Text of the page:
Today I worked up the courage to call Bell Canada and see about getting a phone line for the Manse.
Now of course you are asking yourself: why on earth did it take courage to contact Bell about a phone line? Well, I’ll tell you: what I really wanted wasn’t so much the phone line as the phone number. And not just any phone number either; I was hoping against hope that I could get the same number that the Manse had all those years ago when I was growing up there.
I’d been putting off inquiring about it for months and months because I was afraid Bell would tell me in no uncertain terms that there wasn’t a chance of that – that the number had been permanently retired or, more probably, had been put out of circulation for a while and then given to someone else. I really really really wanted our old number back, but I feared the chances were slim.
And that fear pretty much came true in my first conversation with a Bell representative. The guy (who spoke very very very loudly) didn’t seem sure of much of anything, was unable to find the old number, asked some odd questions (like: what were the phone numbers of our neighbours in Queensborough. What has that got to do with anything?), and held out little to no hope that anything could be done. Then he started going on about filling out some sort of application and the charges that this would entail, at which point I figured I’d had enough of dealing with someone who didn’t know what he was talking about and bid him sayonara.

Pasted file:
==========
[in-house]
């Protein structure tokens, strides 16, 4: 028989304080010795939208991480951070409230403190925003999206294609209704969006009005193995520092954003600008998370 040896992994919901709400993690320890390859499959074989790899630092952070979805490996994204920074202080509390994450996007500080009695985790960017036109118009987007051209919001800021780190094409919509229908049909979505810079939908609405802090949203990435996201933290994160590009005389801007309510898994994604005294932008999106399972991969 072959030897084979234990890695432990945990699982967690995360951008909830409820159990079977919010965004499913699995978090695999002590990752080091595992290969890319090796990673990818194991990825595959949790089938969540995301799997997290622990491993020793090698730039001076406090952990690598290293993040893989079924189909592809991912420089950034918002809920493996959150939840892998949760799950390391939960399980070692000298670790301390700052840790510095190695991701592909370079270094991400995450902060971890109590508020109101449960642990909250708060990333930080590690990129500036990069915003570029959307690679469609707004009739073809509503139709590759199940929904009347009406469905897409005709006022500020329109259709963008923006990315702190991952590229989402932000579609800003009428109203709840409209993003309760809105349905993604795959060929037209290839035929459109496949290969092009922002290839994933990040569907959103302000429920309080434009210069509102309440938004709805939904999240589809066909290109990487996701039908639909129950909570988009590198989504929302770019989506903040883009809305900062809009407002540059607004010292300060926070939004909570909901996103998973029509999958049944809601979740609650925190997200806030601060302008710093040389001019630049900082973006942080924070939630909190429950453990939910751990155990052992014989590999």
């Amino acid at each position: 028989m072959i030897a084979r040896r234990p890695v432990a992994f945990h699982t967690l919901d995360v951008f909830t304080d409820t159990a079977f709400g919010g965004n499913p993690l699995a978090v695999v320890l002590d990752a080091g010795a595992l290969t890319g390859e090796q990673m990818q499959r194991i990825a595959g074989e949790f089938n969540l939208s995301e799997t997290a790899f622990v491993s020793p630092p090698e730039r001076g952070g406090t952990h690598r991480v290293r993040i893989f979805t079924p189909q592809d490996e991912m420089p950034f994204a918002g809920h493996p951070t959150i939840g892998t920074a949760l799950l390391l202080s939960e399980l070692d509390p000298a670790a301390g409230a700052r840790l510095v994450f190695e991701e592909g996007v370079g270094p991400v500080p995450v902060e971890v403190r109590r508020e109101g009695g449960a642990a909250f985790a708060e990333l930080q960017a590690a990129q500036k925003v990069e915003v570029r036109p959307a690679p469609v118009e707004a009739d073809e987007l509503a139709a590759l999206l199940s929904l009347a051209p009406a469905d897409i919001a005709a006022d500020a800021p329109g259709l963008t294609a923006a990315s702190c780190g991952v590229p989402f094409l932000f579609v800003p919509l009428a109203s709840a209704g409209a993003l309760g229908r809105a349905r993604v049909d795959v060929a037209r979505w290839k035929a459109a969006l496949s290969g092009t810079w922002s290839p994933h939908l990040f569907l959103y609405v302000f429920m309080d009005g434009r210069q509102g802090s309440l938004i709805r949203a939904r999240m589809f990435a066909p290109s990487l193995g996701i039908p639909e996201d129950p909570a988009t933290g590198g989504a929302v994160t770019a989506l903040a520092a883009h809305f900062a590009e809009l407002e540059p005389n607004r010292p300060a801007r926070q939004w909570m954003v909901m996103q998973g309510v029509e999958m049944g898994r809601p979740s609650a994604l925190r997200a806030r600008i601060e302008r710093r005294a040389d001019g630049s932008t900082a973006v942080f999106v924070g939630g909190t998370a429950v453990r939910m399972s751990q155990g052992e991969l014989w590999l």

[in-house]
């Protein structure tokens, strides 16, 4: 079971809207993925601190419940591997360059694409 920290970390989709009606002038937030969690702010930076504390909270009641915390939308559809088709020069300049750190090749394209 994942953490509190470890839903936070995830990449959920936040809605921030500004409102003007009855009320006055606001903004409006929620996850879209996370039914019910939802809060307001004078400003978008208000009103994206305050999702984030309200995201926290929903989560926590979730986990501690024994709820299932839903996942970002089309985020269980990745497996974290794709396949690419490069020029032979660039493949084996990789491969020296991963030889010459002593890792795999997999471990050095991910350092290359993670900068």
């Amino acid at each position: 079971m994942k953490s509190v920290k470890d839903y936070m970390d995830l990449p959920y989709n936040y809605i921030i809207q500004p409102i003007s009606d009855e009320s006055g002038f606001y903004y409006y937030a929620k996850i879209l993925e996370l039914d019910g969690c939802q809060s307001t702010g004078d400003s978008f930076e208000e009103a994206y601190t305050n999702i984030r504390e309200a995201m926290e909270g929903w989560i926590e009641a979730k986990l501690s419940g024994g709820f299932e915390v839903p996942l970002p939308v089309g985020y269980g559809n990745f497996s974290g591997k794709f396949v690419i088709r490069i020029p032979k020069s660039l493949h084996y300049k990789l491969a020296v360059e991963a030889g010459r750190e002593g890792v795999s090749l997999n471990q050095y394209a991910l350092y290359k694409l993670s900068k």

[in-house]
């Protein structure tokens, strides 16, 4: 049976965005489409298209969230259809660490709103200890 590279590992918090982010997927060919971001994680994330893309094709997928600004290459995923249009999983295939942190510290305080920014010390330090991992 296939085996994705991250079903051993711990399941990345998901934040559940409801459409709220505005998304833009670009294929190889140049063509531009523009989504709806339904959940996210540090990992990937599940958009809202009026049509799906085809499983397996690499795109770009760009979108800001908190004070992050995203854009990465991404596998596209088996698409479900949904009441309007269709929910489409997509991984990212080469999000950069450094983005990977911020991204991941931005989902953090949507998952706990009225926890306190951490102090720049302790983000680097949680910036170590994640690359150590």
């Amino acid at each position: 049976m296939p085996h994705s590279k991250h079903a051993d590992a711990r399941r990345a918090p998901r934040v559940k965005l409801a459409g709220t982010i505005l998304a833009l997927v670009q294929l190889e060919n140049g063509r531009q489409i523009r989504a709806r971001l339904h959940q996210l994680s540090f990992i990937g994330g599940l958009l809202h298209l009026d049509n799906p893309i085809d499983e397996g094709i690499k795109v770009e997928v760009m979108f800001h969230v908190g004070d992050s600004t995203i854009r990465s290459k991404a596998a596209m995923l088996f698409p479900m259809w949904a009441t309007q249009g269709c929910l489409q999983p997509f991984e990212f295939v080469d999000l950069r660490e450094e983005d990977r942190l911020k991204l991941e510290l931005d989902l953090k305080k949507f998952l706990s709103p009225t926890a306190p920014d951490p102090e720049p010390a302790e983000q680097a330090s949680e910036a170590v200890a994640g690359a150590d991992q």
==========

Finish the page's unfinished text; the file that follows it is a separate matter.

Ah, but then my luck turned. I called again, and this time I got the wonderful Christine, someone who had obviously been with the company for a long time and knew – I mean, really knew – how things work and how to get stuff done. I explained – as I had for the first guy, who gave no evidence of actually listening to what I was saying – that I’d bought the rural Ontario house I grew up in, and was hoping against hope to get the phone number my family once had there. And you know what? Christine listened, and she cared. She too expressed skepticism that it could be done, but said she’d try. Then she put me on hold for a few minutes, apologized for the delay when she came back on the line, and announced that (through a little bit of hook and crook on her part, I gathered) she had got me the number!
I am totally thrilled by this – and by Christine, who was awesomely helpful. The line is to be connected sometime next month. I love the closing-of-the-circle feel of this.
But speaking of circles, my only regret in the story is this: Christine tells me that there’s absolutely no way we can use a rotary-dial phone at the Manse, that the old dial technology just won’t work anymore. And this even after I told her about the cool red dial phone that I acquired several years ago at a Montreal antique shop (and keep handy for when I need to get Khrushchev on the blower). Nope, said Christine, that was the one thing she could not do for me.
Oh all right then. No rotary phones for us. No party line, either, I guess. (Hey, wait a minute: Christine didn’t even mention the possibility of a party line!) But I got what matters most: the number to reach the Sedgwicks (and the Brassards) at the Manse in Queensborough. Same as it ever was.